On a clear, cool morning, 10,000 runners stepped off from Boston Common for the BAA 5K, the first of three BAA marathon events scheduled for today in Boston.
With the temperature at 41 degrees, the American flag and blue-and-yellow marathon banners fluttered in the stiff breeze.
The Old Guard Fife and Drum Corps, dressed in Colonial uniforms with red coats and three-cornered hats, led the national anthem, evoking the spirit of Patriots Day.
Many runners were clad in tights, black lycra, and neon green. They proudly sported bibs with official numbers and the jerseys of their local running clubs.
Mayor Martin J. Walsh, presiding over his first marathon weekend, welcomed runners and visitors to the city.
“You ready?” Walsh said, playing the part of chief cheerleader.
The crowd responded in cheers: “Yes!”
Echoing the words of vice president Joe Biden who spoke at Tuesday’s commemoration of the finish line bombings, he bellowed, “Let’s take back the finish line.”
BAA President Joann E. Flaminio saluted the jubiliant crowd. “It’s a great day today in the city of Boston,” she said.
Walsh then blew the horn for the 8 a.m. official start.
Three people in wheelchairs and a hand cyclist were the first off the blocks, followed by throngs of runners who headed up Charles Street. The field included a mix of elite athletes and first-time runners.
The men’s champion Dejen Gebremeskel, 24, of Ethiopia, set a course record of 13:26. Ben True, 28, of Hanover, N.H., crossed the finish line at the same time.
Women’s winner, Molly Huddle, 29, of Providence, R.I crossed the line at 15:12. She tied a course record set in 2012 by Werknesh Kidane.
Runners said they were happy to be on the course.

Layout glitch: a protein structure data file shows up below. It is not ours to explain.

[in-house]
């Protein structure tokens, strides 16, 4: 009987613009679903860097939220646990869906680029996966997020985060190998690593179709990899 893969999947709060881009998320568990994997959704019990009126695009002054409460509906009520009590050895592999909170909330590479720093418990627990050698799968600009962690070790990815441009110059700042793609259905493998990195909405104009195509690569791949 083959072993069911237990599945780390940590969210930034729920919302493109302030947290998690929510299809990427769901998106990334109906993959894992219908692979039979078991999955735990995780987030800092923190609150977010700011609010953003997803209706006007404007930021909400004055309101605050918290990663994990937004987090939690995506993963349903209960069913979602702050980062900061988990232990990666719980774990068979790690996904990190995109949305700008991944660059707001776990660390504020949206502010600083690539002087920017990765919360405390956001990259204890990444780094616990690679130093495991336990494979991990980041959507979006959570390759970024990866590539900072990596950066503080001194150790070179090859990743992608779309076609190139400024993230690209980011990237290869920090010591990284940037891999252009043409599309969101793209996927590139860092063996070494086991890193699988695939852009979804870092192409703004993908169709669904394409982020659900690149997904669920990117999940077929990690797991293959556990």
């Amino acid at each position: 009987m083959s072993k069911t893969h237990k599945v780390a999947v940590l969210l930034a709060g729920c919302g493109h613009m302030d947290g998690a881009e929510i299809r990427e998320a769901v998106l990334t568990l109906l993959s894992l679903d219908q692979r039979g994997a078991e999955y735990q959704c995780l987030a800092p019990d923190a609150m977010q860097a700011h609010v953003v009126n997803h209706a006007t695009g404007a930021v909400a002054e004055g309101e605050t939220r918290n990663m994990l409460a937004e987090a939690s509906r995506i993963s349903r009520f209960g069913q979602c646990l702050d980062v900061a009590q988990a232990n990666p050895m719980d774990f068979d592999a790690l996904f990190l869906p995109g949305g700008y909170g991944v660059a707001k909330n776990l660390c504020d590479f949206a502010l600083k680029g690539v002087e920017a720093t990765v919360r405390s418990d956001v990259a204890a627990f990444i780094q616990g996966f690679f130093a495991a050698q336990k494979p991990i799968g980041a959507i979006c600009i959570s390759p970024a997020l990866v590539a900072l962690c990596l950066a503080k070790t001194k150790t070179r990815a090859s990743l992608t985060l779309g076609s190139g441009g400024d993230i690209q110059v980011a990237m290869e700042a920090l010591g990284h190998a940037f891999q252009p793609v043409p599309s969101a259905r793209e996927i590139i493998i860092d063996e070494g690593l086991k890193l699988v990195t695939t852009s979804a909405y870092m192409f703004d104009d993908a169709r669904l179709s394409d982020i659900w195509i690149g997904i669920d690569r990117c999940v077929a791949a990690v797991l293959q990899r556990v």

“The crowd cheering along the way really helped,” said Crystal Tolman, 28, a scientist from Oxbridge, who said she did not know her finish time. She had hoped to be in Monday’s marathon, but not this year.
“I missed qualifying by 87 seconds,” she said.
Participants came from near and far.
Barry and Stacey Miller, travelled from Mission Viejo, Calif. On Monday, Barry will run his second Boston Marathon, having finished last year in 3 hours, 44 minutes.
“I’m so excited to be back,” said Barry, 48, a police officer. “After all that happened last year, it’s great to see everyone here.”
His wife, Stacey, 51, ran the 5K.
“I wanted to add some good memories after what happened last year,” she said of the bombings.
Moved by the death of 8-year-old Martin Richard, Christa McGrath, 43, of Lowell, took up running the day after last year’s marathon.
“I teach preschool,” McGrath said, wearing a bright yellow BAA race shirt. “That little boy passing away – that just got to me.”
On her first day of training McGrath said she, “ran a whole minute.”
“That’s all I could do,” she said laughing. But she trained the whole year and today she said she was excited about racing this weekend.
The cheering crowd lined the route, which went began and ended at the common, at one point crossing the Marathon finish line. Kimberley Wong, 29, of Vancouver, Canada, rooted for her mother, father, and a childhood friend.
“Somebody needs to stand here and hold the bags,” she said, smiling. Her mother, Ellen, 62, will run on Monday, having been stopped .8 of a mile before finishing.
Kimberley said she was happy to be in Boston this weekend.
“It’s great to see everybody show up. This is Boston Strong, right?”